Chapter Six: Policy Updates

The policy directives of the DMP serve a key role in the prosecution of cases at courts martial. Not only do they set out the authorities and limitations for prosecutors but they provide specific direction on a number of related issues such as communications with victims and with service authorities, media relations, the appeal process and the appointment of special prosecutors. They govern the prosecutions and other military justice proceedings conducted by prosecutors and ensure that all decisions taken by prosecutors are done on a principled basis and in accordance with the law.

In an effort to further enhance public confidence in the administration of military justice, the DMP, during this reporting period, promulgated the CMPS Complaints Policy which sets out the procedure for an individual to make a complaint on any matter within the purview of the CMPS and details the process for the timely resolution of all complaints Footnote 29.

Although the CMPS is responsible to prosecute all service offences with diligence and in a manner that is fair, impartial and objective, on occasion a member of the CAF or a member of the Canadian public may feel as though they have been treated unfairly or that a prosecutor with the CMPS has not conducted him or herself in accordance with CMPS policies or directives. In such cases, that individual may wish to initiate a formal complaint for resolution.

As independent actors within the military justice system, prosecutors with the CMPS are required to exercise their discretion in a variety of circumstances and on a regular basis. Therefore, the goal of this policy is to ensure the CAF and the Canadian public that the CMPS remains accountable to exercise their discretionary powers properly and in accordance with the direction provided by the DMP. In those instances where a complaint has been made, members of the CAF and the Canadian public can have the confidence that the leadership of the CMPS organization will take action as necessary when a matter has been brought to their attention.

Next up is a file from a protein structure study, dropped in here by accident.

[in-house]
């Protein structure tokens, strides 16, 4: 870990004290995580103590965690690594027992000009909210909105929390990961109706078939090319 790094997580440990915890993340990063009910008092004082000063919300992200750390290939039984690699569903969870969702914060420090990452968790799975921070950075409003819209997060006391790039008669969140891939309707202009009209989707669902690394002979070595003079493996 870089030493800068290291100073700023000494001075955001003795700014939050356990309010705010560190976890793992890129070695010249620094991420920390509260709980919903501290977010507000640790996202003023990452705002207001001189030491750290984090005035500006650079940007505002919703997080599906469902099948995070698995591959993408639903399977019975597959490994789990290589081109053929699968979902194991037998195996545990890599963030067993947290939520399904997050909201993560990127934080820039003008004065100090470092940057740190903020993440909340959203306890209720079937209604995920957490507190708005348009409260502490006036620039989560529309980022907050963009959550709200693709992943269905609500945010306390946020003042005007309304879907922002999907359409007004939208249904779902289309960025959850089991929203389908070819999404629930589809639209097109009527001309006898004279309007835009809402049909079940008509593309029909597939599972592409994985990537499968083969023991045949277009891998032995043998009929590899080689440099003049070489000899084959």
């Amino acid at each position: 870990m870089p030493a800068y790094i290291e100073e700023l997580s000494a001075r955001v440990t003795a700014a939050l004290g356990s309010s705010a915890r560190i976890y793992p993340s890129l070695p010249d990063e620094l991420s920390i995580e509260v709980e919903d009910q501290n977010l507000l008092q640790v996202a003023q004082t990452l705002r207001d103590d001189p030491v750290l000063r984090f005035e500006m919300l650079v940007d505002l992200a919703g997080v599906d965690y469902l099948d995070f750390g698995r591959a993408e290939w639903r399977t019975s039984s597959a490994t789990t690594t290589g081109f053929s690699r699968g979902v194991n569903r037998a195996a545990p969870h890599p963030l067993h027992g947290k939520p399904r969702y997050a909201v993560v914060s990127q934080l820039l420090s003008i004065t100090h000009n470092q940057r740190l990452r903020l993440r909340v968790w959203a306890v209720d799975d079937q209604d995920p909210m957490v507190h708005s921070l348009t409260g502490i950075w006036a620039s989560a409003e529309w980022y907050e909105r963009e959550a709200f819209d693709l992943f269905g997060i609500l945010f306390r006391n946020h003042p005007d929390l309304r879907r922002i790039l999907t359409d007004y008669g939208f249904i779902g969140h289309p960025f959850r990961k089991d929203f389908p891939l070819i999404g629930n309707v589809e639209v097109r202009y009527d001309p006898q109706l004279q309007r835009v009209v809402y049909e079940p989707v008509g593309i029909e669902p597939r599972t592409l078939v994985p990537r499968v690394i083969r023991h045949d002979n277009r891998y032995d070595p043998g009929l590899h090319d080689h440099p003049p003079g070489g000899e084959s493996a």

In order to make a complaint, an individual must submit the complaint in writing, in either official language, and provide all relevant information in order to allow for a thorough review of the matter. Complaints may speak to the conduct of a particular prosecutor but may also be more general in nature addressing any procedure, practice or policy of the CMPS which results in the unfair treatment of any individual.

Where possible, the CMPS will provide the complainant with a written response within forty days of the complaint being received. If the CMPS is unable to do so, the complainant will be notified and will be provided with a written explanation for the delay.  Additionally, in most cases, where a complainant is dissatisfied with the initial response he or she may request that the complaint be reviewed personally by the DMP for resolution. 

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Special Prosecutor

On 12 April 2017 The DMP issued a new policy directive for the appointment of special prosecutors whenever there is a risk of an actual or perceived conflict of interest in the conduct of military prosecution duties that may adversely impact public confidence in the administration of military justice.Footnote 30  Special prosecutors, are appointed by the DMP and must be members in good standing of the bar of a province or territory of Canada and must also be officers of the CAF but not a member of the Office of the JAG.

The DMP appointed a special prosecutor, Lieutenant-Colonel Mark Poland, a reserve infantry officer who is also the Crown Attorney of the Waterloo Region with the Ontario Ministry of the Attorney General on 19 February 2018 to conduct the post-charge review of charges laid by the CFNIS against the Chief Military Judge, Colonel Mario Dutil on 25 January 2018.

On 31 July 2018, the DMP appointed Second Lieutenant Cimon Senécal, a criminal and penal prosecuting attorney with the Directeur des poursuites criminelles et pénales of Québec, to assist Lieutenant-Colonel Poland.  However, on 26 December 2018, Lieutenant-Colonel Poland was appointed by the Attorney General of Ontario as a justice in the Ontario Court of Justice. As a result, Second Lieutenant Senécal will now be the lead prosecutor in this matter.